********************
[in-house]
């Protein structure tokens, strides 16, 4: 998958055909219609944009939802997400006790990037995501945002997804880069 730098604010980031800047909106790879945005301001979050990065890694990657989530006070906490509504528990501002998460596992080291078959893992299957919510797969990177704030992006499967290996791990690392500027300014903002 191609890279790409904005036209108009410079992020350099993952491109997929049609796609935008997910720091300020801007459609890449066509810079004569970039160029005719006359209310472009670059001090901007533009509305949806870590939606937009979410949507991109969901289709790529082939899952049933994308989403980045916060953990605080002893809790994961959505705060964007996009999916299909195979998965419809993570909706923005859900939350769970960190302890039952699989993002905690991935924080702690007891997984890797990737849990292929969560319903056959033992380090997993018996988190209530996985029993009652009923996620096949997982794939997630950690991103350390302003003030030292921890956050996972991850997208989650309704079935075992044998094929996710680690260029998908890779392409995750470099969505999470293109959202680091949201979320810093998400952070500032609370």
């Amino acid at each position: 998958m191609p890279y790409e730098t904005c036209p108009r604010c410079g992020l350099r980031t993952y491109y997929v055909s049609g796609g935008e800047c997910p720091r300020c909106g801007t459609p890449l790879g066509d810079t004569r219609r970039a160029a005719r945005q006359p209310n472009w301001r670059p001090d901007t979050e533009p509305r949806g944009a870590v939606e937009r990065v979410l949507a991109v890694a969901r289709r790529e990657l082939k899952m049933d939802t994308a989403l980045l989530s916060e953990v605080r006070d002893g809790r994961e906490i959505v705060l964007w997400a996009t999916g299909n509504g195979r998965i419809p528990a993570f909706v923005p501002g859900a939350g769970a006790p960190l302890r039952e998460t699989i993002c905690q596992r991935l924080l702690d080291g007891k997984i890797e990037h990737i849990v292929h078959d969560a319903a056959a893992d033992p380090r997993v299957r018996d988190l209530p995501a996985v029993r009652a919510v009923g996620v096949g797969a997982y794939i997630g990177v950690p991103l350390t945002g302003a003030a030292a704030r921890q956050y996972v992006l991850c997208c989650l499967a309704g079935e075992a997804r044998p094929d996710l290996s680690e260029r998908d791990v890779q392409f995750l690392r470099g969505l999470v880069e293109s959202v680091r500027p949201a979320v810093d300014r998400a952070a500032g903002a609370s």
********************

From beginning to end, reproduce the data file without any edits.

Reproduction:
[in-house]
């Protein structure tokens, strides 16, 4: 998958055909219609944009939802997400006790990037995501945002997804880069 730098604010980031800047909106790879945005301001979050990065890694990657989530006070906490509504528990501002998460596992080291078959893992299957919510797969990177704030992006499967290996791990690392500027300014903002 191609890279790409904005036209108009410079992020350099993952491109997929049609796609935008997910720091300020801007459609890449066509810079004569970039160029005719006359209310472009670059001090901007533009509305949806870590939606937009979410949507991109969901289709790529082939899952049933994308989403980045916060953990605080002893809790994961959505705060964007996009999916299909195979998965419809993570909706923005859900939350769970960190302890039952699989993002905690991935924080702690007891997984890797990737849990292929969560319903056959033992380090997993018996988190209530996985029993009652009923996620096949997982794939997630950690991103350390302003003030030292921890956050996972991850997208989650309704079935075992044998094929996710680690260029998908890779392409995750470099969505999470293109959202680091949201979320810093998400952070500032609370």
């Amino acid at each position: 998958m191609p890279y790409e730098t904005c036209p108009r604010c410079g992020l350099r980031t993952y491109y997929v055909s049609g796609g935008e800047c997910p720091r300020c909106g801007t459609p890449l790879g066509d810079t004569r219609r970039a160029a005719r945005q006359p209310n472009w301001r670059p001090d901007t979050e533009p509305r949806g944009a870590v939606e937009r990065v979410l949507a991109v890694a969901r289709r790529e990657l082939k899952m049933d939802t994308a989403l980045l989530s916060e953990v605080r006070d002893g809790r994961e906490i959505v705060l964007w997400a996009t999916g299909n509504g195979r998965i419809p528990a993570f909706v923005p501002g859900a939350g769970a006790p960190l302890r039952e998460t699989i993002c905690q596992r991935l924080l702690d080291g007891k997984i890797e990037h990737i849990v292929h078959d969560a319903a056959a893992d033992p380090r997993v299957r018996d988190l209530p995501a996985v029993r009652a919510v009923g996620v096949g797969a997982y794939i997630g990177v950690p991103l350390t945002g302003a003030a030292a704030r921890q956050y996972v992006l991850c997208c989650l499967a309704g079935e075992a997804r044998p094929d996710l290996s680690e260029r998908d791990v890779q392409f995750l690392r470099g969505l999470v880069e293109s959202v680091r500027p949201a979320v810093d300014r998400a952070a500032g903002a609370s």